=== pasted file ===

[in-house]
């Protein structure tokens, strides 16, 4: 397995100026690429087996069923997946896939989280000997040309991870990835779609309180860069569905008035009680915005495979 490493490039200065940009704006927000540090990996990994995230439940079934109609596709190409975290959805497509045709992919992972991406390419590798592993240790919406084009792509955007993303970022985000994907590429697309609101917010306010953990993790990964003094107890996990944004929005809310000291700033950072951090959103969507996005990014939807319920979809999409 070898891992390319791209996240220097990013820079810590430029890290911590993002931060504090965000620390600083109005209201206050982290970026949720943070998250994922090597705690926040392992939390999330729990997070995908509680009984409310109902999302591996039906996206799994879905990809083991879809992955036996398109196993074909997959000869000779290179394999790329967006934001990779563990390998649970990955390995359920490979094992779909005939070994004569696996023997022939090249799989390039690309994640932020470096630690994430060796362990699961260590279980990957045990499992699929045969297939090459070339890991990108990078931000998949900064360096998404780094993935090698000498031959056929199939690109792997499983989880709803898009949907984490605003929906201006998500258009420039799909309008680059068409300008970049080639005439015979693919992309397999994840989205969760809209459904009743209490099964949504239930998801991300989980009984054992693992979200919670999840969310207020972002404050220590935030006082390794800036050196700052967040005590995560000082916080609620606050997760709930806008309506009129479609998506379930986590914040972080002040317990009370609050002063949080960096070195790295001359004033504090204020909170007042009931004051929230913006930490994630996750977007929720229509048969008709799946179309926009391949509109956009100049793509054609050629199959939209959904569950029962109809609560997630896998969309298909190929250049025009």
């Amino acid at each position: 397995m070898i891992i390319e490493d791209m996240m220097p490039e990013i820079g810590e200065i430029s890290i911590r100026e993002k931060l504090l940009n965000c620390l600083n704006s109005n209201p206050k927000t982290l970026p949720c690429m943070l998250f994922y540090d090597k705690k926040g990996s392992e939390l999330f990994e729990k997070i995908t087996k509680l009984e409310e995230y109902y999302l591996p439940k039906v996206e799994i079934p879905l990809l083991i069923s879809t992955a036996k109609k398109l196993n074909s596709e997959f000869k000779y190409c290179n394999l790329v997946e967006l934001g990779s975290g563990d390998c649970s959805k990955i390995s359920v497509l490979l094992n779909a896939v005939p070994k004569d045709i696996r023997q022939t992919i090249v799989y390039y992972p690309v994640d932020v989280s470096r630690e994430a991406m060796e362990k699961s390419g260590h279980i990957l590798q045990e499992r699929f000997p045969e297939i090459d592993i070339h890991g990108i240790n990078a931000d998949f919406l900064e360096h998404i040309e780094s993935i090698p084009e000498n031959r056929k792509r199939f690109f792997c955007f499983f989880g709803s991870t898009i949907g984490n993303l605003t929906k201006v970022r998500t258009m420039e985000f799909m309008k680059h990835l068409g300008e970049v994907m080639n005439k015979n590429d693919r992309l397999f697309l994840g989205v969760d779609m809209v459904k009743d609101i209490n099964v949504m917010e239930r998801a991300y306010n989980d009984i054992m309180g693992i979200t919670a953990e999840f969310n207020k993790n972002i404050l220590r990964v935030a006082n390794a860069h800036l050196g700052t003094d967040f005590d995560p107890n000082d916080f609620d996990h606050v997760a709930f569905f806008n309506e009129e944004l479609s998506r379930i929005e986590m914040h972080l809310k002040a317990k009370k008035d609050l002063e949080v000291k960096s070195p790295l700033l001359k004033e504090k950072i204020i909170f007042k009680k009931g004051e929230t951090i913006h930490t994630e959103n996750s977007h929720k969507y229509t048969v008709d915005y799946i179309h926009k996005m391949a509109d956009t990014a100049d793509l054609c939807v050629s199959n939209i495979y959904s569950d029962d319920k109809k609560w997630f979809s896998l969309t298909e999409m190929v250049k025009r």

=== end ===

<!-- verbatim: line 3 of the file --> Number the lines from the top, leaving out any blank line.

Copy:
């Amino acid at each position: 397995m070898i891992i390319e490493d791209m996240m220097p490039e990013i820079g810590e200065i430029s890290i911590r100026e993002k931060l504090l940009n965000c620390l600083n704006s109005n209201p206050k927000t982290l970026p949720c690429m943070l998250f994922y540090d090597k705690k926040g990996s392992e939390l999330f990994e729990k997070i995908t087996k509680l009984e409310e995230y109902y999302l591996p439940k039906v996206e799994i079934p879905l990809l083991i069923s879809t992955a036996k109609k398109l196993n074909s596709e997959f000869k000779y190409c290179n394999l790329v997946e967006l934001g990779s975290g563990d390998c649970s959805k990955i390995s359920v497509l490979l094992n779909a896939v005939p070994k004569d045709i696996r023997q022939t992919i090249v799989y390039y992972p690309v994640d932020v989280s470096r630690e994430a991406m060796e362990k699961s390419g260590h279980i990957l590798q045990e499992r699929f000997p045969e297939i090459d592993i070339h890991g990108i240790n990078a931000d998949f919406l900064e360096h998404i040309e780094s993935i090698p084009e000498n031959r056929k792509r199939f690109f792997c955007f499983f989880g709803s991870t898009i949907g984490n993303l605003t929906k201006v970022r998500t258009m420039e985000f799909m309008k680059h990835l068409g300008e970049v994907m080639n005439k015979n590429d693919r992309l397999f697309l994840g989205v969760d779609m809209v459904k009743d609101i209490n099964v949504m917010e239930r998801a991300y306010n989980d009984i054992m309180g693992i979200t919670a953990e999840f969310n207020k993790n972002i404050l220590r990964v935030a006082n390794a860069h800036l050196g700052t003094d967040f005590d995560p107890n000082d916080f609620d996990h606050v997760a709930f569905f806008n309506e009129e944004l479609s998506r379930i929005e986590m914040h972080l809310k002040a317990k009370k008035d609050l002063e949080v000291k960096s070195p790295l700033l001359k004033e504090k950072i204020i909170f007042k009680k009931g004051e929230t951090i913006h930490t994630e959103n996750s977007h929720k969507y229509t048969v008709d915005y799946i179309h926009k996005m391949a509109d956009t990014a100049d793509l054609c939807v050629s199959n939209i495979y959904s569950d029962d319920k109809k609560w997630f979809s896998l969309t298909e999409m190929v250049k025009r």